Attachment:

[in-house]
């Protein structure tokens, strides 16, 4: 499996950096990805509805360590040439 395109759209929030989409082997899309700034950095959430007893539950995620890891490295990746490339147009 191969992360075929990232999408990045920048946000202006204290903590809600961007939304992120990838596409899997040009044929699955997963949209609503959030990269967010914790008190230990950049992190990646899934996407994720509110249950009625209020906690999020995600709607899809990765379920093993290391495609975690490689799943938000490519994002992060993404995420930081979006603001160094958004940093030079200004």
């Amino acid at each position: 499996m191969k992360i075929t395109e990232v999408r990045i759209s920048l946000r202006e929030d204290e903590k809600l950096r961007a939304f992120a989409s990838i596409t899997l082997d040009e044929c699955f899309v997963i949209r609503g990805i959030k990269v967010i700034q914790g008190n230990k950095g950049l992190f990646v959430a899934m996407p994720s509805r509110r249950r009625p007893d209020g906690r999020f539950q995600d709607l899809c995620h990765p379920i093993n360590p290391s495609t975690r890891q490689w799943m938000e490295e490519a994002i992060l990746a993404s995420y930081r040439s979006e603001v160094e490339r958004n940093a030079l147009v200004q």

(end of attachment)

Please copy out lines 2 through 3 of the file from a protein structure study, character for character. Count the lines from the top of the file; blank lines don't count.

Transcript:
């Protein structure tokens, strides 16, 4: 499996950096990805509805360590040439 395109759209929030989409082997899309700034950095959430007893539950995620890891490295990746490339147009 191969992360075929990232999408990045920048946000202006204290903590809600961007939304992120990838596409899997040009044929699955997963949209609503959030990269967010914790008190230990950049992190990646899934996407994720509110249950009625209020906690999020995600709607899809990765379920093993290391495609975690490689799943938000490519994002992060993404995420930081979006603001160094958004940093030079200004």
């Amino acid at each position: 499996m191969k992360i075929t395109e990232v999408r990045i759209s920048l946000r202006e929030d204290e903590k809600l950096r961007a939304f992120a989409s990838i596409t899997l082997d040009e044929c699955f899309v997963i949209r609503g990805i959030k990269v967010i700034q914790g008190n230990k950095g950049l992190f990646v959430a899934m996407p994720s509805r509110r249950r009625p007893d209020g906690r999020f539950q995600d709607l899809c995620h990765p379920i093993n360590p290391s495609t975690r890891q490689w799943m938000e490295e490519a994002i992060l990746a993404s995420y930081r040439s979006e603001v160094e490339r958004n940093a030079l147009v200004q």